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AUGUST 2021 ROUND
Title: A Pacific Gophersnake Uses Tongue To Sense Its Environment
Goal: To capture the gopher snake on or in the water of my pond.
I had an interesting experience and sighting of a Pacific Gophersnake, (Pituophis Catenifer Catenifer) at my beloved Ramrod Ranch. I almost stepped on this snake as I approach my small pond from walking around the topmost photographic blind. The snake was underwater drinking in my small pond. Its head was completely immersed in the water. I was amazed that it was drinking underwater.
I had left my equipment in my blind, so it was very easy to swap out my 600 mm f4.0 IS to my 100 – 400 mm f5.6 lens II, so I could get a frame-filling image of the snake on the water of the pond.
It was a big snake about four feet long. By the head shape, the coloration, and body pattern, I knew it wasn’t the more common rattlesnake. Still almost stepping on it, did elevate my adrenaline. Its coloration with the black botches and red coloration, including a stripe down its back, confused me, and my identification. The typical gopher snakes at my ranch have lots of yellow, and no red, nor any stripes down their bodies, rather they have brown and yellow diamond shape patterns down the length of their bodies. However, after sending the image to a snake identification site, I learned that this species has many different colorations and patterns.
After drinking it seemed to sense I was close by, thus, it raised its head and used its tongue to sense the environment. This was the moment I caught in this image.
Equipment / Source: Canon R5 Body, With A EF 100 – 400 mm f5.6 IS II lens, at 1/1250 of a second, f10, ISO 2000.
Technique: Handheld, laying on the ground, slightly below the snake to get an eye-level image.
Processing: I did some image clean-up with DXO new update Viveza, by darkening the out-of-focus body on the right side, I also darken many light areas in the water, reducing the light and the contrast of the area above the snake. The snake face was overexposed a bit, so I darkened this area too. I also used Topaz DeNoise AI on the entire image except for the snake’s face. Then, I applied Topaz Sharpen AI on the snake's face and tongue only, by applying a mask on a separate layer. Because I planned to enter this image in a Nature competition, I left the bright out-of-focus water droplets in the image.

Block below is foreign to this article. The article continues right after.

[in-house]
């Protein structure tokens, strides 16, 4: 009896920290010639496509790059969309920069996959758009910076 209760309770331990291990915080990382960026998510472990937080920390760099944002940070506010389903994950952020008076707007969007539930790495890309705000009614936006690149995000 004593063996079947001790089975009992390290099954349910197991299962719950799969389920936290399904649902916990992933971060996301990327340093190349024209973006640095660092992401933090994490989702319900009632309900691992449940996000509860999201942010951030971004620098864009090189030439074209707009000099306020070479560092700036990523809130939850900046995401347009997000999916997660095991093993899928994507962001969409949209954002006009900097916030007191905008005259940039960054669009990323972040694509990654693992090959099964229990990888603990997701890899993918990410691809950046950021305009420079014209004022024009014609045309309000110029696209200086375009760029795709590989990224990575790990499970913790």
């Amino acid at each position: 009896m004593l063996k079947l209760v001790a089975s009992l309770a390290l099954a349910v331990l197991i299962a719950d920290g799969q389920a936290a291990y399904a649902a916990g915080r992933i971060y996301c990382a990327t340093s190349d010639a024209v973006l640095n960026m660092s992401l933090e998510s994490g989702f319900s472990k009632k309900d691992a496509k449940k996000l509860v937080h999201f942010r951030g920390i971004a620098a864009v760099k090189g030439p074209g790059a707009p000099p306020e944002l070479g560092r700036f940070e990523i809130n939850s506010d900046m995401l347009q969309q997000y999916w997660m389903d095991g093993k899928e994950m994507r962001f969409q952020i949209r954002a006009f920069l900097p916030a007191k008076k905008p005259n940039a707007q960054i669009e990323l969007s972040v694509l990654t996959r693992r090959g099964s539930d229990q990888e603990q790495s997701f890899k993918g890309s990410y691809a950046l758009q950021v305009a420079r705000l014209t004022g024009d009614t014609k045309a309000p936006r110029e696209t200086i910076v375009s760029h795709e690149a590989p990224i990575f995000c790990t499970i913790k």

Score this image: YES
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Review by commentator Tom S.
This Review is written by: Rich F
This Review is written by: Rick D.
This Review is written by: Dennis H
This Review is written by: Dave F.
I am a wildlife, nature, and scenic photographer. I now live in San Mateo, after spending most of my adult life in Millbrae. I previously worked full-time for Applied Biosystems and Life Technologies as a senior business analyst. I left this position a few years ago to concentrate on my true passion of nature photography. My Dad was a deer hunter and bought some property in Monterey County, so he could have a place of his own to go deer hunting. We have owned this property since 1946. I grew up spending my summers down there, following in my father's footsteps, hunting quail, dove, and black tailed deer--using a b-b gun, graduating up to a powerful hunting rifle. When I was eighteen I had to kill a black-tailed buck up close shooting him in the neck, since my first shot from afar had only wounded him. I saw death up close and personal, deciding from that moment on I didn't not want to be part of death, but to cherish life instead.
My friends and I do a lot of bird photography at my ranch in rural Monterey County, using photo blinds extensively; and recently we have built a few permanent ponds to attract wildlife.
I was a Minolta user, but switched to Canon in 2001. I used to shoot extensively with slide film; now I strictly use digital camera bodies, specifically the Canon 7D and 40D bodies, previously the Canon D1 Mark II and as backup the Canon 20D. I primarily use RAW capture, and process the images in Photoshop. I recently upgraded to CS5, and also have many external hard drives to store my raw files.